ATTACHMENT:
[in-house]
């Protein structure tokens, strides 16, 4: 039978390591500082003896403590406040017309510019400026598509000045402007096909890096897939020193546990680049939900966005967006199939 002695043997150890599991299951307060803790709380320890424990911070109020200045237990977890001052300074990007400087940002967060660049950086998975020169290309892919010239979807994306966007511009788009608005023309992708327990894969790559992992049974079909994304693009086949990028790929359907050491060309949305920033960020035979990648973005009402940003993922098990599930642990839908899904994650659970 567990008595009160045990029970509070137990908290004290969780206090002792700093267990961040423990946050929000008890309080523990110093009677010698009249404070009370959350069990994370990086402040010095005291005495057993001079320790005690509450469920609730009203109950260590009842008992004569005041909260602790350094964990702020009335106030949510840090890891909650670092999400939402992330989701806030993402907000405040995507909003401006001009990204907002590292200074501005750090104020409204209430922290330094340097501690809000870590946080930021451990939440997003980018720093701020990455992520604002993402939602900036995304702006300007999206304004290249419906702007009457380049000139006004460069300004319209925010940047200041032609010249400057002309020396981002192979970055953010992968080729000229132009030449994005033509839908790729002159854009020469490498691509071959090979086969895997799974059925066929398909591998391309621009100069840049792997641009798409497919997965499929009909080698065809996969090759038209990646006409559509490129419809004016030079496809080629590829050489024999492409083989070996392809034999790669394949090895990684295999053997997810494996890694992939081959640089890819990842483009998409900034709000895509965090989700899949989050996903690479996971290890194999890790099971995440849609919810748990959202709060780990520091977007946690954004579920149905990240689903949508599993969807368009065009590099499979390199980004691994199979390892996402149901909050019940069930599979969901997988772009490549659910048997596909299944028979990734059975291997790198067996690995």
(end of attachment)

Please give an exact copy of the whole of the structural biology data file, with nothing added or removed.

[in-house]
């Protein structure tokens, strides 16, 4: 039978390591500082003896403590406040017309510019400026598509000045402007096909890096897939020193546990680049939900966005967006199939 002695043997150890599991299951307060803790709380320890424990911070109020200045237990977890001052300074990007400087940002967060660049950086998975020169290309892919010239979807994306966007511009788009608005023309992708327990894969790559992992049974079909994304693009086949990028790929359907050491060309949305920033960020035979990648973005009402940003993922098990599930642990839908899904994650659970 567990008595009160045990029970509070137990908290004290969780206090002792700093267990961040423990946050929000008890309080523990110093009677010698009249404070009370959350069990994370990086402040010095005291005495057993001079320790005690509450469920609730009203109950260590009842008992004569005041909260602790350094964990702020009335106030949510840090890891909650670092999400939402992330989701806030993402907000405040995507909003401006001009990204907002590292200074501005750090104020409204209430922290330094340097501690809000870590946080930021451990939440997003980018720093701020990455992520604002993402939602900036995304702006300007999206304004290249419906702007009457380049000139006004460069300004319209925010940047200041032609010249400057002309020396981002192979970055953010992968080729000229132009030449994005033509839908790729002159854009020469490498691509071959090979086969895997799974059925066929398909591998391309621009100069840049792997641009798409497919997965499929009909080698065809996969090759038209990646006409559509490129419809004016030079496809080629590829050489024999492409083989070996392809034999790669394949090895990684295999053997997810494996890694992939081959640089890819990842483009998409900034709000895509965090989700899949989050996903690479996971290890194999890790099971995440849609919810748990959202709060780990520091977007946690954004579920149905990240689903949508599993969807368009065009590099499979390199980004691994199979390892996402149901909050019940069930599979969901997988772009490549659910048997596909299944028979990734059975291997790198067996690995």